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Design challenges for future learning


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What are realistic design goals for future online learning transactions and online environments in a Web 2.0 world. A talk given at the University of Leicester, UK, Learning Futures Seminar, 19 November 2008.

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Design challenges for future learning

  1. 1. one plus one equals three: design challenges for future learning environments in a Web 2.0 world CC by: Dr Steven Warburton King’s College London Learning Futures Festival 19 November 2008
  2. 2. context <ul><li>rhetoric - what we say </li></ul><ul><li>reality - what we do </li></ul><ul><li>challenges for social software use in education - identifying problem spaces </li></ul><ul><li>thinking about future learning environment design - building solutions </li></ul>
  3. 3. social software: computer programs that enable people to rendezvous, connect or collaborate through computer-mediated communication and to form online communities. wikipedia definition : accessed 27/03/2007
  4. 5. what are our models? <ul><li>e-learning: models, developments and drivers: </li></ul><ul><li>reusable learning objects </li></ul><ul><li>quality frameworks </li></ul><ul><li>standards (SCORM, LOM, QTI) </li></ul><ul><li>digital repositories (silos) </li></ul><ul><li>scripted learning activities (IMS LD) </li></ul><ul><li>content and assessment driven VLE deployment </li></ul><ul><li>self centred knowledge acquisition </li></ul><ul><li>the rhetoric of web 2.0 and social software </li></ul><ul><li>architecture of participation (power laws) </li></ul><ul><li>democratisation </li></ul><ul><li>collaboration </li></ul><ul><li>autonomy and ownership </li></ul><ul><li>emergent classifications </li></ul><ul><li>critical mass, complexity </li></ul><ul><li>freedom and empowerment </li></ul><ul><li>remix, reuse, redistribute </li></ul><ul><li>PLEs and OERs </li></ul>an open distributed model with flattened structures and community-based knowing a hierarchical industrial model that can respond to increasing student numbers and pressures on staff time
  5. 6. who are our learners? <ul><li>educating the Net generation </li></ul><ul><li> </li></ul><ul><li>the Google generation is a myth </li></ul><ul><li> </li></ul>“ The report by the CIBER research team at UCL claims that, although young people demonstrate an ease and familiarity with computers, they rely on the most basic search tools and do not possess the critical and analytical skills to asses the information that they find on the web . The report ‘Information Behaviour of the Researcher of the Future’ also shows that research-behaviour traits that are commonly associated with younger users – impatience in search and navigation, and zero tolerance for any delay in satisfying their information needs – are now the norm for all age-groups, from younger pupils and undergraduates through to professors.”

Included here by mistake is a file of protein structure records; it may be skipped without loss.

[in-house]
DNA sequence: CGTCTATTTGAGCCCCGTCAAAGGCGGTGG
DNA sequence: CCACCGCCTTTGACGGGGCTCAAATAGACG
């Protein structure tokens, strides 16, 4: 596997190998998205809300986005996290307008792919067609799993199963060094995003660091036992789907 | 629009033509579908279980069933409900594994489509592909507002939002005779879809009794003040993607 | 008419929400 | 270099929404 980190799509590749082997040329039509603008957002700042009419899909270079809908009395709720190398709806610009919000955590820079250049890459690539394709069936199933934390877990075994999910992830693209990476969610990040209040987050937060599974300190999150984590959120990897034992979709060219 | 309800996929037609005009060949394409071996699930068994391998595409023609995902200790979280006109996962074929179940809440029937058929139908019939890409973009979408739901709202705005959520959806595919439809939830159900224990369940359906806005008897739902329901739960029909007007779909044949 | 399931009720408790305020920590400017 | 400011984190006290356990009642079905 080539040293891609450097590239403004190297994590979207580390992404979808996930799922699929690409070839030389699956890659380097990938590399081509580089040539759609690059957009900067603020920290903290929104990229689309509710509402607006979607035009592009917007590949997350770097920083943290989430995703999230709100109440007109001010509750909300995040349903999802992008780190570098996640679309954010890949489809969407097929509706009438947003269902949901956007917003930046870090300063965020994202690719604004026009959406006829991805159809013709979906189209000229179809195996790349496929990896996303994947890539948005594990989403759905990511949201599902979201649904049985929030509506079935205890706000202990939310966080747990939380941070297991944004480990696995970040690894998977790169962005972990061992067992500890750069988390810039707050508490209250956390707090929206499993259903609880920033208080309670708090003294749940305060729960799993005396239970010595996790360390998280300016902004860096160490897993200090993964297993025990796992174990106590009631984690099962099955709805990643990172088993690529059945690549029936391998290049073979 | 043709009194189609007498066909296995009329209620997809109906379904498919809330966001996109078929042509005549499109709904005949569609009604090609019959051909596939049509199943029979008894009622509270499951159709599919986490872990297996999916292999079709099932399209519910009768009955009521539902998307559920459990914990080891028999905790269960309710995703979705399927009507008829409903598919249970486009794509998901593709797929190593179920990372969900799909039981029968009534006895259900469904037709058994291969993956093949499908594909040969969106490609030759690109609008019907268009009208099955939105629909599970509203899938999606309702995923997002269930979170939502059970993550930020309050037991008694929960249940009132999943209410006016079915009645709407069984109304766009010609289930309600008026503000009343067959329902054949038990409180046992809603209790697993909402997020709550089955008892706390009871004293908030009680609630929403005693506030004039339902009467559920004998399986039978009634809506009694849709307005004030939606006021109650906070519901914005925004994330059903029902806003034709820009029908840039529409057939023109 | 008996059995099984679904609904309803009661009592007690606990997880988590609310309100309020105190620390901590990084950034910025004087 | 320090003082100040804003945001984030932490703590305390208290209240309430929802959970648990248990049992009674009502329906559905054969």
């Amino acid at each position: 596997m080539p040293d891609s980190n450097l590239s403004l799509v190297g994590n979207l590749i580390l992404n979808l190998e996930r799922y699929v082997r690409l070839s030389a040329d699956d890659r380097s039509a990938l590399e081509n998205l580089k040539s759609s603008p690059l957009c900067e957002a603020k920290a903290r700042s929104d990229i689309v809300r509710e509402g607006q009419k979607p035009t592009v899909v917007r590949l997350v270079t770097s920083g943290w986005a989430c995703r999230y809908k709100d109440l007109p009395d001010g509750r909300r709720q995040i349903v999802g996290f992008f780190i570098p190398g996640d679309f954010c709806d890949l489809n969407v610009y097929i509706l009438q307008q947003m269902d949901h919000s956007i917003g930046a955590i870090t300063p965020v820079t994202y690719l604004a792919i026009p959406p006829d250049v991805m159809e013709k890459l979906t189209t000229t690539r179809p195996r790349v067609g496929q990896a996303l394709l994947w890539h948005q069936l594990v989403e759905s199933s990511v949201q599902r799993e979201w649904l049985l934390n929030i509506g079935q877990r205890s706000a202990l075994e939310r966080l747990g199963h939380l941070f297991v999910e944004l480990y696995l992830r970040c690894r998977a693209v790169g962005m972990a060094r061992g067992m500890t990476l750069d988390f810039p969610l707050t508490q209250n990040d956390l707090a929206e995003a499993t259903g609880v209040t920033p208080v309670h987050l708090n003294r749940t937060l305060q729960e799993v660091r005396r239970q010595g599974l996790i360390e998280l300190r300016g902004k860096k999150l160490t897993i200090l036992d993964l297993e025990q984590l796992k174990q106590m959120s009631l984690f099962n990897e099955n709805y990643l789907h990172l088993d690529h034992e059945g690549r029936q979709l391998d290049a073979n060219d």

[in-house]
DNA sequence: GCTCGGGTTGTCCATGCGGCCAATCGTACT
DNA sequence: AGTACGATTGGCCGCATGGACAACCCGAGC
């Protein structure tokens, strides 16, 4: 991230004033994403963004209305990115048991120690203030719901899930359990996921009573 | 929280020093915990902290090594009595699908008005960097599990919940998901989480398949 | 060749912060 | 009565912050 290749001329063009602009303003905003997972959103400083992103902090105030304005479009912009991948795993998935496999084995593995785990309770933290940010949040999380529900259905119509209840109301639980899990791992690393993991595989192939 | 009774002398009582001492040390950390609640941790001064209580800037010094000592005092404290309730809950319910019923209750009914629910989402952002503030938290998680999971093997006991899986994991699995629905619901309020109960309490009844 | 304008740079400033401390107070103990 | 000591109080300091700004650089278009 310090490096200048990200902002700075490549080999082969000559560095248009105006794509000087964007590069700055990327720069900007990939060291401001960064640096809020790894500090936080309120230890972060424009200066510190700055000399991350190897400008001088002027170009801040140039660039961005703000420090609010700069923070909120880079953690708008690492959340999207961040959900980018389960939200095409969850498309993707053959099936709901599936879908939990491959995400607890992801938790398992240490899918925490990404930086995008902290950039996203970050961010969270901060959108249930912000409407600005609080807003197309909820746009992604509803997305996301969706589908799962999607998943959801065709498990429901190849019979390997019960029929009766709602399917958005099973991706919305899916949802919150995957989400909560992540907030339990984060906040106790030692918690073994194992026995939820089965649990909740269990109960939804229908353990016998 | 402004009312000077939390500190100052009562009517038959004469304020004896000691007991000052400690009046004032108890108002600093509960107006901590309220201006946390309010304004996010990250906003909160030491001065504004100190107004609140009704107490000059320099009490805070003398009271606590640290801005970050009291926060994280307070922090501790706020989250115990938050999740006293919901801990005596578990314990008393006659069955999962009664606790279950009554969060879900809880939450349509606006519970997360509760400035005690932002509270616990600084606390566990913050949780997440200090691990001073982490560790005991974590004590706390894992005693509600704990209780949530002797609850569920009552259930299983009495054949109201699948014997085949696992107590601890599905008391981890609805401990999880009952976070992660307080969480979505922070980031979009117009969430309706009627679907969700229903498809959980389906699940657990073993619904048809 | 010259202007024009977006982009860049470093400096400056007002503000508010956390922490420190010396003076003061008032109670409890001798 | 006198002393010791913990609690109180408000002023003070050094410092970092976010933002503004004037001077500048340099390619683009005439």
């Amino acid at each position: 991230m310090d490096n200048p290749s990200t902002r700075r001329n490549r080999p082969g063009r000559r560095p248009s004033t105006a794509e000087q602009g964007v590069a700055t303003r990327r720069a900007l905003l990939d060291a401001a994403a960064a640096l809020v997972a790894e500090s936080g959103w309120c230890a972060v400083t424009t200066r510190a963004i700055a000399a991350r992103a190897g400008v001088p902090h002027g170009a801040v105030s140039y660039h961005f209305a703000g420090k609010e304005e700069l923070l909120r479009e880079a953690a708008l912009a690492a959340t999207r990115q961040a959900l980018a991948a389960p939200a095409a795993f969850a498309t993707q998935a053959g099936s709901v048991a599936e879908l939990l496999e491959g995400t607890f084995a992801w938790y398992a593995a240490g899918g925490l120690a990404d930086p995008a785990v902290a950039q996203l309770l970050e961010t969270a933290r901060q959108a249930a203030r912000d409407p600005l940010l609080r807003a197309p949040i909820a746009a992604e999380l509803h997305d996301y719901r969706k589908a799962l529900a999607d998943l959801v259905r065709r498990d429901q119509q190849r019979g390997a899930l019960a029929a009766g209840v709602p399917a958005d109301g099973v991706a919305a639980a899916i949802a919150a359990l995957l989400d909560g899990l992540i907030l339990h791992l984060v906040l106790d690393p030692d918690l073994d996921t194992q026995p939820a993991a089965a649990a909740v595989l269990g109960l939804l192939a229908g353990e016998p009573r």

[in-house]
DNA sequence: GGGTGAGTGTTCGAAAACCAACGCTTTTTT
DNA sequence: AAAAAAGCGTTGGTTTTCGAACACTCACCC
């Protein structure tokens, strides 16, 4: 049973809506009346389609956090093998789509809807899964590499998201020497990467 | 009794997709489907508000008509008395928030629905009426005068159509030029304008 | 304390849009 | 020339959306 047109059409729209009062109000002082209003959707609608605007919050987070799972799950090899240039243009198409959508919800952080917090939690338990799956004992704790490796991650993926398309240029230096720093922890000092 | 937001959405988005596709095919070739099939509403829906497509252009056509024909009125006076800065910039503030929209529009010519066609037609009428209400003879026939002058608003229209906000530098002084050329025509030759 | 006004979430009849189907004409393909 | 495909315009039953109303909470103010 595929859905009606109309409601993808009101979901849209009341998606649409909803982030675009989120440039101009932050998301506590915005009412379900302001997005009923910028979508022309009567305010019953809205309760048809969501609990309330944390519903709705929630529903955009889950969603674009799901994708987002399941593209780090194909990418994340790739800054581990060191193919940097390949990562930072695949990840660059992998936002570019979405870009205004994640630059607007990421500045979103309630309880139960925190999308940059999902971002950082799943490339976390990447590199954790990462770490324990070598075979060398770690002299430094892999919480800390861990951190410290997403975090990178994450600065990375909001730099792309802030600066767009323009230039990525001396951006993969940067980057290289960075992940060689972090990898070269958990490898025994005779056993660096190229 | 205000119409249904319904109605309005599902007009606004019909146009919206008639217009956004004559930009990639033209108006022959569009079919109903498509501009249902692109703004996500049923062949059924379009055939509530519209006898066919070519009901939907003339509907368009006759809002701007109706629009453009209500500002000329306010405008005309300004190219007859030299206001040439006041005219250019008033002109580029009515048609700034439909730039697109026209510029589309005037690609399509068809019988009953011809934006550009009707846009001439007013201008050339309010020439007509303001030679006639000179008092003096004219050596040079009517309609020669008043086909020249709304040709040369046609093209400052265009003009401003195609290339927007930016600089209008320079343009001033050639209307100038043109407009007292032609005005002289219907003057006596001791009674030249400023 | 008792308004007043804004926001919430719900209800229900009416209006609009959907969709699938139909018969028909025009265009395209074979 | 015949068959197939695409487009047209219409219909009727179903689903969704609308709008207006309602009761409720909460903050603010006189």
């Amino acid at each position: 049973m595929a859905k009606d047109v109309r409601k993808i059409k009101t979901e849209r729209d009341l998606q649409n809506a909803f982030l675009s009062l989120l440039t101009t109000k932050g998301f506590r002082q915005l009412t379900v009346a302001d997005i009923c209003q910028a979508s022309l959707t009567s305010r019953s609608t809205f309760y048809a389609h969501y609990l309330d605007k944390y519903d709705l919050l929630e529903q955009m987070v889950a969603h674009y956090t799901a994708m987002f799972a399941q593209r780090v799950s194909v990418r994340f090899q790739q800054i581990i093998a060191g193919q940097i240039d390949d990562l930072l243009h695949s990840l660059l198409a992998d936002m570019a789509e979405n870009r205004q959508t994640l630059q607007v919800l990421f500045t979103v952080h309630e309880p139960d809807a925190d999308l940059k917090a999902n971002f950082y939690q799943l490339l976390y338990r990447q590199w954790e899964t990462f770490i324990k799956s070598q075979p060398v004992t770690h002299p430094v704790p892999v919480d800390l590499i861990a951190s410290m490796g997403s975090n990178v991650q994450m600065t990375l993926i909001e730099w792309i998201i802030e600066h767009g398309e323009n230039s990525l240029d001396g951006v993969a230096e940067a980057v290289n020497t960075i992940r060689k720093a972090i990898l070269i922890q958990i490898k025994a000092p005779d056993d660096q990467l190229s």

6. 7. who are our teachers? “ Teachers are split over the merits of Web 2.0 tools in the classroom, according to research conducted for ntl:Telewest Business. Half of teachers questioned believe that Web 2.0 applications, such as Facebook, MySpace, YouTube and Wikipedia are valuable educational tools, yet the rest felt they are a distraction with no real academic benefit. ”
  7. 8. what are our learning spaces? VLE, institution: formal Internet, social software: informal ‘ Educational blogging’ – an emergent, disruptive learning space blurring the boundaries between informal and formal i.e. the demands of the internet versus the demands of the institution. Traditional student (resistant) negotiation of meaning Net generation (open) Summary slide from my 2006 project studying the use of blogs in distance education and the hybrid learning space that was used: Blogger and Blackboard (formerly WebCT)
  8. 9. lines of conflict <ul><li>‘ formal public controlled’ -> the ‘museum', </li></ul><ul><li>'collaborative, informal and exploratory’ -> the ‘playground’ </li></ul><ul><li>‘ personal, private and exclusive’ -> the ‘refuge’ </li></ul> He suggested that these areas are often in conflict with each other in an educational context. Peter Hartley (at the JISC Next Generation Environments Conference 2007) identified three types of space that are inhabited by staff and students:
  9. 10. thinking future environments
  10. 11. thinking about design “ Everyone designs who devises courses of action aimed at changing existing situations into preferred ones” Herbert Simon (1969)
  11. 12. new transactional maps for learning
  12. 13. emerging technology maps: course designers